- Emerging from the darkness
- Knowing someone who likes the obscure things that you like…and becoming friends
I was going to write that I can’t remember a single friendship that has arisen from us liking the same obscure things, but then I realized my entry didn’t say there was a cause-and-effect relationship between the two. So yes, at some point, I probably have started a friendship with someone where we later learned – or later both discovered – the same “obscure” things. (See #97, I suppose.)
- Overcoming fears
- Herbie Hancock
See #78. Also, in jazz band that year, we played Cantaloupe Island.
- Nailing a musical solo :)
I debated posting a video of me doing just that, but you’ll just have to trust me. My senior year of high school, we went to Orlando for our music department tour, and I had a solo in one of our concert band songs. When they were giving out awards later in the trip, they announced that one of the individual excellence award was for a flute soloist – cue exaggerated nudging from my classmates – that wasn’t me. But all those people thought it was me, so that was fun.
- Being Haitian!
I posted this video on my aunt’s Facebook wall and I woke up to see a bunch of Haitian relatives had liked it and my aunt had commented, “And now I want all of it!!!”
- EPIC WINS.
EPIC STFU CHRISTINE.
- Paying slightly more for MUCH better floss
I bought HyVee brand floss the other day. It’s fine, really.
- Peter Jackson
Last Week Tonight (@LastWeekTonight) February 15, 2016
- Keeping busy enough not to worry
Now it’s less wanting to be buy to distract from my anxiety, more needing to be busy because boredom, for me, means I’m apt to marathon several seasons of a TV show and get nothing done for days.
- Living in earthquake country – as opposed to hurricane/tornado/tsunami…
Probably because I think the strongest earthquake I ever experienced was a 5.0 and I slept through it. Since moving to Iowa, we’ve had tornado watches and warnings, but no actual tornados. (Also, I was very happy to miss this fun-sounding quake in 2014.)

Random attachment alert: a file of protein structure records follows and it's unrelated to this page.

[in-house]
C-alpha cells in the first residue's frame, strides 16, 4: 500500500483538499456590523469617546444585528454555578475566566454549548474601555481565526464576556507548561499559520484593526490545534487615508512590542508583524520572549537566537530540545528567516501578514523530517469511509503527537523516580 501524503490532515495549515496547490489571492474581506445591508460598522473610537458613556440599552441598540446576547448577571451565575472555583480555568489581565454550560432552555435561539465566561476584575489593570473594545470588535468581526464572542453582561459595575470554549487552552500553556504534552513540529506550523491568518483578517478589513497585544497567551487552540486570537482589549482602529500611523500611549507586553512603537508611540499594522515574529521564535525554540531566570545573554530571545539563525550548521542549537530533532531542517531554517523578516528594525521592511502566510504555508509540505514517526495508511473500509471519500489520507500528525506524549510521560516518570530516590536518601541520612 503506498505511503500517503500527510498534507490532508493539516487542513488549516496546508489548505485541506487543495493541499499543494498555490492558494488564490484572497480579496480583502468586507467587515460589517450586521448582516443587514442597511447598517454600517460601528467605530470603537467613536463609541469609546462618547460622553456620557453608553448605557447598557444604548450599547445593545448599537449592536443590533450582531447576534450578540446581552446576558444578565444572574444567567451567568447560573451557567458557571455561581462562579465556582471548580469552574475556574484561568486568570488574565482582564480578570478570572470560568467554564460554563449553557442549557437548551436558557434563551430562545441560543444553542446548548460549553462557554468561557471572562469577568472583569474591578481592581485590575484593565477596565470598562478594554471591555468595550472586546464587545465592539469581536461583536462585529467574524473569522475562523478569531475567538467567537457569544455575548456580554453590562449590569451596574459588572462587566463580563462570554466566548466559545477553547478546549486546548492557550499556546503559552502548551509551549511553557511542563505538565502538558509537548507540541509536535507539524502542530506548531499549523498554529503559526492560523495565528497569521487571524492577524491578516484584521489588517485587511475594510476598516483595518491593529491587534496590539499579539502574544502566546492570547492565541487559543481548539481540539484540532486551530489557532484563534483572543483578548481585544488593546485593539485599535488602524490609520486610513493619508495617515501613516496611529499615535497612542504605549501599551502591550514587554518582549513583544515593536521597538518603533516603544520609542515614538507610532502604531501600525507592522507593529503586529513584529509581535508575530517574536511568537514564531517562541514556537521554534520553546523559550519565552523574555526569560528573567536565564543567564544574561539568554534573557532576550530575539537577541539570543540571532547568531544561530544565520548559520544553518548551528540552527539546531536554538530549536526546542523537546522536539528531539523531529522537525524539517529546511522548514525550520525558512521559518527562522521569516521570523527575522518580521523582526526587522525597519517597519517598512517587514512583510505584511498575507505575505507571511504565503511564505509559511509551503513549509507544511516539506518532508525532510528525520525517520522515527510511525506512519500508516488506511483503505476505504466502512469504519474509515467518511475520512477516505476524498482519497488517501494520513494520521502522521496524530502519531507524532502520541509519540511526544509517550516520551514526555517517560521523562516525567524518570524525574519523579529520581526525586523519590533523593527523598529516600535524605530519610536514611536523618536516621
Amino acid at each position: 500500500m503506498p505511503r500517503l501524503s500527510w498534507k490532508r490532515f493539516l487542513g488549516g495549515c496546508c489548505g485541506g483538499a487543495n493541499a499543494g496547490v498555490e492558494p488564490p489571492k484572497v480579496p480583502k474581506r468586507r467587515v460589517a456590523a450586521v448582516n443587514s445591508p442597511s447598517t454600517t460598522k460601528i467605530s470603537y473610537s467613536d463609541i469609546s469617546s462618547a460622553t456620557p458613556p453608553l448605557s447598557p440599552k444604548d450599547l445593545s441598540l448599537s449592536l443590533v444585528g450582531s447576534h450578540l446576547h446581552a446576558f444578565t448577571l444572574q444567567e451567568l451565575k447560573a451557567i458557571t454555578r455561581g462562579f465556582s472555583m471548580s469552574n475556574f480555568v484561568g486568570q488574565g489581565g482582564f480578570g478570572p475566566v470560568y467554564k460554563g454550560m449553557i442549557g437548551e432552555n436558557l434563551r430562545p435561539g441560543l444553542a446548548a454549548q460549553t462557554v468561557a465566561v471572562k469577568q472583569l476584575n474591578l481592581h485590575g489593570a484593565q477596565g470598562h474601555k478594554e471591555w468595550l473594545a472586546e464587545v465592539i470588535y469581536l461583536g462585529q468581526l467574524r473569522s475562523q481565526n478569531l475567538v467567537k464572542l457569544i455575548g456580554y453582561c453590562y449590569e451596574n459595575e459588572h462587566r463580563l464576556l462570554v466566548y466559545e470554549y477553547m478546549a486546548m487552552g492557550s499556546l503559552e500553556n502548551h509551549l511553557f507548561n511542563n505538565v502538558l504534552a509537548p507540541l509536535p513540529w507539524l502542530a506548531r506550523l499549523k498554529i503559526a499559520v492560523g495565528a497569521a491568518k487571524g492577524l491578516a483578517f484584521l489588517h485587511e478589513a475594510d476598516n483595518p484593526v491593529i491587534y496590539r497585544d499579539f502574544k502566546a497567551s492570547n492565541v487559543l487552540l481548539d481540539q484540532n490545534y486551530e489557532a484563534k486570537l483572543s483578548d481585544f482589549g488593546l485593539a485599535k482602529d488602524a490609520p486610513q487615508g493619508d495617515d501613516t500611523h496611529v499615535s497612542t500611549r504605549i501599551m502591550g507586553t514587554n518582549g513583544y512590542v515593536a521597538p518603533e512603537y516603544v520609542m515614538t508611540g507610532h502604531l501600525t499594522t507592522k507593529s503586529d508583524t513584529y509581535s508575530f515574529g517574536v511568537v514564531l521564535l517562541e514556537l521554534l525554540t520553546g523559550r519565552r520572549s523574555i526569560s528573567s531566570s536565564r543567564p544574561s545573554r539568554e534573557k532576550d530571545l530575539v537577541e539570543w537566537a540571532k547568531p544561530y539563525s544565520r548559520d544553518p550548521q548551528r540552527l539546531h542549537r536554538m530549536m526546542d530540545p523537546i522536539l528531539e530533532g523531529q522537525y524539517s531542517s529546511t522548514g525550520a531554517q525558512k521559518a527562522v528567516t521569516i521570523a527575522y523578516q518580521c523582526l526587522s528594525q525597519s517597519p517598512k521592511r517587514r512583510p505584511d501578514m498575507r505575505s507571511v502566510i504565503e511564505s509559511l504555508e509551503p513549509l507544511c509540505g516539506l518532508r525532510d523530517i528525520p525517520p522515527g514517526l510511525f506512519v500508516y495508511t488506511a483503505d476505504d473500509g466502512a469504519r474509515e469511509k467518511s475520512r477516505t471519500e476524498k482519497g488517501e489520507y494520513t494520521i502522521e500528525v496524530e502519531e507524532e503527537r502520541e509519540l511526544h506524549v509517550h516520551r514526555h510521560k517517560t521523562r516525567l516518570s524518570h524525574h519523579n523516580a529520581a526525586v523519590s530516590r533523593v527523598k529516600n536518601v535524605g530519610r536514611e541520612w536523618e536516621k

The Midwest has the best sunsets because it’s so flat here. Quote me.
- Being chosen for something prestigious
When I was a junior in high school, my math teacher needed to nominate someone to be one of the two representatives the school sent to Apple HQ in Cupertino to learn about the laptop carts and new tech stuff they’d be implementing on campus. So, of course, he asked a guys – a friend of mine – if he’d be interested in going. Lucky for the teacher, that guy knew better; he admitted he didn’t know squat about Apple anything and suggested me instead. It wasn’t the most prestigious thing I was ever chosen to do, sure, but it was an amazing experience. Plus I got to make a podcast with the superintendent and my middle school principal in one of the workshops we attended at Apple, and I had to call them by their first names, which was SO STRANGE.
- Middle English
That dark period in my life where I was so into being an English major that I memorized a good chunk of the Prologue to Canterbury Tales is over now. But I still follow @LeVostreGC on Twitter, so.
- University of Iowa football
Well, they had just won the Orange Bowl… But seriously, I am still a fan, bolstered by their improbably great season last year. I never did make it to a game when I actually went to school there, though.
- Learning more about myself from a book